It may be true, as you write in "The Call of the Country" (Winter, 2005), that rural businesses are less profitable than urban ones and that rural entrepreneurs may, by some definitions, be less skilled than urban ones. But to focus only on profitability and skills is to miss an important story about rural entrepreneurship.
Rural business owners may earn less profit than urban ones, but the cost of living is usually lower in rural areas. Self-employed rural people don't need to earn as much to stay in business.
In rural communities, customers are not just another source of income. Instead, customers are neighbors, friends, and other businesses in town. Everyone knows everyone. Business owners who do a good job at a fair price will get repeat customers. Those that charge urban rates, or whatever the market will bear, are likely to lose their customers -- and their friends. Rural businesses often are successful exactly because they don't make a large urban-size profit.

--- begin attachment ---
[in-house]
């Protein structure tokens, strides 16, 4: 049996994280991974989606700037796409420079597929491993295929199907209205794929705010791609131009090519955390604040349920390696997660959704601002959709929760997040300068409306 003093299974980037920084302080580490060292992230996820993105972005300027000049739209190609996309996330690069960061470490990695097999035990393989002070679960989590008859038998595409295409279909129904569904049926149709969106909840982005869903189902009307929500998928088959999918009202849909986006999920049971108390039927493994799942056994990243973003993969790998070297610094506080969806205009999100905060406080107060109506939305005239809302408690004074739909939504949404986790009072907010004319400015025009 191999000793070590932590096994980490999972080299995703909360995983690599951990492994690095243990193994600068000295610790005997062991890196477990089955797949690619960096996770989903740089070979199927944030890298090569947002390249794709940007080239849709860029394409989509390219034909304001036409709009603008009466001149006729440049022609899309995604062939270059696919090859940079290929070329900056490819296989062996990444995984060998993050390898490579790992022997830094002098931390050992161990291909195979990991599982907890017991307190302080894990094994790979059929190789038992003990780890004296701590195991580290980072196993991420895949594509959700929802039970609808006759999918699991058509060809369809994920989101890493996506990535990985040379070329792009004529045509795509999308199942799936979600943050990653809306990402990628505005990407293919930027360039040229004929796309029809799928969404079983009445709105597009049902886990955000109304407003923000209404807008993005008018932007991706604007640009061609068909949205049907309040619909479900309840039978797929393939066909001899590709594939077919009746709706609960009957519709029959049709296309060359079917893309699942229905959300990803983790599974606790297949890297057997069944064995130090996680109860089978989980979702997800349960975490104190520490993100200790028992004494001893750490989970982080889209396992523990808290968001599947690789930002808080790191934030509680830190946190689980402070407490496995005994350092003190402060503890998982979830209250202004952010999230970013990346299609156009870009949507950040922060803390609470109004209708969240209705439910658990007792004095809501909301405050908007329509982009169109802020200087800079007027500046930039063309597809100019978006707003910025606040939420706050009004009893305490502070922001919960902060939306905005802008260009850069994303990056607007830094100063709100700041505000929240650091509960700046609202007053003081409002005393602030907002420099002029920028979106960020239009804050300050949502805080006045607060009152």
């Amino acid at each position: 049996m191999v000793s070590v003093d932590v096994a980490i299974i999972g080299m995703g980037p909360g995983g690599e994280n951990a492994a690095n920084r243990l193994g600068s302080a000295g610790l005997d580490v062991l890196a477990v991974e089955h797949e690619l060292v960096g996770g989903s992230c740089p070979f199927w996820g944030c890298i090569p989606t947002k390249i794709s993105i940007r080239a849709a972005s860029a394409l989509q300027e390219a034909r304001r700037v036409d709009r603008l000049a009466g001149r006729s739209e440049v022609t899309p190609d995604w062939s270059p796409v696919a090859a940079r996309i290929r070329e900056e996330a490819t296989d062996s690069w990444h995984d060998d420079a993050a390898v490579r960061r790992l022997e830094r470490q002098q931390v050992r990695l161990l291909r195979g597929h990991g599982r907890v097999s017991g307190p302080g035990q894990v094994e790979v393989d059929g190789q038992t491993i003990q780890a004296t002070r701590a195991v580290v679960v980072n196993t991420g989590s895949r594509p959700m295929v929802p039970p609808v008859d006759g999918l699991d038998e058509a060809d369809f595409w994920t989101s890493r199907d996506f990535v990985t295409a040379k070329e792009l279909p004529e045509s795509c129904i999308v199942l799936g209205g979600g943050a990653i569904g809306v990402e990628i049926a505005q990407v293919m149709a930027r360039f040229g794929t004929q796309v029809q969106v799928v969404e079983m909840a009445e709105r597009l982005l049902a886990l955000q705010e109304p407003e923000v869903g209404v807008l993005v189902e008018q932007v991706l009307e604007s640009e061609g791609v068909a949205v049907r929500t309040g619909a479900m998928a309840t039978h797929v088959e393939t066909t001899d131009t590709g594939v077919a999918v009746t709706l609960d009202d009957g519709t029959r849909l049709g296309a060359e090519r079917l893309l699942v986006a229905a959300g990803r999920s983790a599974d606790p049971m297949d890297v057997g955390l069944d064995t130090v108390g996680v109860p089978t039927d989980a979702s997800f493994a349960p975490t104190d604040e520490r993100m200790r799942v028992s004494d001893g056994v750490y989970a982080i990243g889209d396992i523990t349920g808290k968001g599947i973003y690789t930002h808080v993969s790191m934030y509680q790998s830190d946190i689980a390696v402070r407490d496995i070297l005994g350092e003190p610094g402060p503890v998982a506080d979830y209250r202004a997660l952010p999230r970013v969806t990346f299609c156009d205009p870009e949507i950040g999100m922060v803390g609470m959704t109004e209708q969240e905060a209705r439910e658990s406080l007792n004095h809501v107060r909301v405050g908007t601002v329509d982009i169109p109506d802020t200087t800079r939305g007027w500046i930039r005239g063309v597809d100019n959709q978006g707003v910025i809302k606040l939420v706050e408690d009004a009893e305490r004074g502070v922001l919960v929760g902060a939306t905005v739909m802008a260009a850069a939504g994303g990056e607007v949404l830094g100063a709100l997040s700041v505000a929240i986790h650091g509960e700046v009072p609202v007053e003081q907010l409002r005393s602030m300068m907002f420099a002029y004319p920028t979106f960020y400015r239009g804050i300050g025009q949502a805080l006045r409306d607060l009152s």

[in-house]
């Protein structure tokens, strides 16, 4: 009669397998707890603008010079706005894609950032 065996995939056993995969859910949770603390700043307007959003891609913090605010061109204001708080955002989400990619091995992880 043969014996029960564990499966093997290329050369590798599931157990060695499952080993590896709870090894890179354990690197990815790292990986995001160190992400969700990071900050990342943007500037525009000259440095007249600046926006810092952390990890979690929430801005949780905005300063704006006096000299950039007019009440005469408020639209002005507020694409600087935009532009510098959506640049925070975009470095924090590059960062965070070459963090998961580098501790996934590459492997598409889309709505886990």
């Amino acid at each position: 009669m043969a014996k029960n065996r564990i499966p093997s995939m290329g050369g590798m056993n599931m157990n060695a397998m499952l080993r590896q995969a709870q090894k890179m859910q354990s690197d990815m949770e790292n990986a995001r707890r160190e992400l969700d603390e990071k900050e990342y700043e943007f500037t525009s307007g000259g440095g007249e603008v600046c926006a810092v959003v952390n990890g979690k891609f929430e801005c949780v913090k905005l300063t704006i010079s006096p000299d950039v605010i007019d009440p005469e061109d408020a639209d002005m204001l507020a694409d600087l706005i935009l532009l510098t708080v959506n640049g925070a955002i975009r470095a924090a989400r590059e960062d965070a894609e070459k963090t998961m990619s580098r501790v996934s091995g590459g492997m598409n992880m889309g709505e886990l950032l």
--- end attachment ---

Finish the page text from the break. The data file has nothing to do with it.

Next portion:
As for your statement that "Rural America could use more skilled entrepreneurs," I would ask: Skilled at what? My auto mechanic, the local plumber, our doctor, the guy who built my computer, and the woman who teaches horse riding to my girls are all highly skilled. They do excellent work, and they earn a good income. They support their families, send their kids to college, go out to dinner, take vacations, and enjoy life. What better skills could anyone want?
Bernard Kamoroff, CPA